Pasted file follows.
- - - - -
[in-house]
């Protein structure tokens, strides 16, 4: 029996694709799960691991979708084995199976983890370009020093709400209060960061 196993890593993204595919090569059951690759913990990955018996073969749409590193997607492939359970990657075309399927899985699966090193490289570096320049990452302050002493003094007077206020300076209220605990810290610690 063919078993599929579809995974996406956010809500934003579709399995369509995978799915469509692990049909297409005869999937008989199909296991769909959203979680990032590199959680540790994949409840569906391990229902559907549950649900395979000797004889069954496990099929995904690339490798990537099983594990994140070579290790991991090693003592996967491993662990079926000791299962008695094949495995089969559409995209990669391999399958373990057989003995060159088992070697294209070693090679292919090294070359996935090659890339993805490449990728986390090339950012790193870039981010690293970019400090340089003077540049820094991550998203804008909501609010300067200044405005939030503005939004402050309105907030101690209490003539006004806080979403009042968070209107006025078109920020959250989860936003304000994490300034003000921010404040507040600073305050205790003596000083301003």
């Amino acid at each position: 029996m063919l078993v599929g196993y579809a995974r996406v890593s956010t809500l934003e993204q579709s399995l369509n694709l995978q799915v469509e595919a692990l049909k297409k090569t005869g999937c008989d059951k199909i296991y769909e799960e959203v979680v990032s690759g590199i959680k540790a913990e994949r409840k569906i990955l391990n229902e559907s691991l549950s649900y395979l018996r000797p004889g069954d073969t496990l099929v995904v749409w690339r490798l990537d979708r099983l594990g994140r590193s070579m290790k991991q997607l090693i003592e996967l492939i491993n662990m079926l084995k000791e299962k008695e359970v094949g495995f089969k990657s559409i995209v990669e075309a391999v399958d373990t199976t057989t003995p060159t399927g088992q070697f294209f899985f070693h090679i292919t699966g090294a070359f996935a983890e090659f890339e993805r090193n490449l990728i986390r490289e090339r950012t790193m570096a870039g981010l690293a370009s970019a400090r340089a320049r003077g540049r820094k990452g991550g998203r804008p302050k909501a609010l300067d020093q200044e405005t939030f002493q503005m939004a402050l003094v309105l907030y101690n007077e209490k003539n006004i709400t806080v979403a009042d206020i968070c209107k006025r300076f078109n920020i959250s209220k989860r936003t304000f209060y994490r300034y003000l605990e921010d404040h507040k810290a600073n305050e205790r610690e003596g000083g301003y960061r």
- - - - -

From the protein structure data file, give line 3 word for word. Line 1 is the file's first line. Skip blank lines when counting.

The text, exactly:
């Amino acid at each position: 029996m063919l078993v599929g196993y579809a995974r996406v890593s956010t809500l934003e993204q579709s399995l369509n694709l995978q799915v469509e595919a692990l049909k297409k090569t005869g999937c008989d059951k199909i296991y769909e799960e959203v979680v990032s690759g590199i959680k540790a913990e994949r409840k569906i990955l391990n229902e559907s691991l549950s649900y395979l018996r000797p004889g069954d073969t496990l099929v995904v749409w690339r490798l990537d979708r099983l594990g994140r590193s070579m290790k991991q997607l090693i003592e996967l492939i491993n662990m079926l084995k000791e299962k008695e359970v094949g495995f089969k990657s559409i995209v990669e075309a391999v399958d373990t199976t057989t003995p060159t399927g088992q070697f294209f899985f070693h090679i292919t699966g090294a070359f996935a983890e090659f890339e993805r090193n490449l990728i986390r490289e090339r950012t790193m570096a870039g981010l690293a370009s970019a400090r340089a320049r003077g540049r820094k990452g991550g998203r804008p302050k909501a609010l300067d020093q200044e405005t939030f002493q503005m939004a402050l003094v309105l907030y101690n007077e209490k003539n006004i709400t806080v979403a009042d206020i968070c209107k006025r300076f078109n920020i959250s209220k989860r936003t304000f209060y994490r300034y003000l605990e921010d404040h507040k810290a600073n305050e205790r610690e003596g000083g301003y960061r």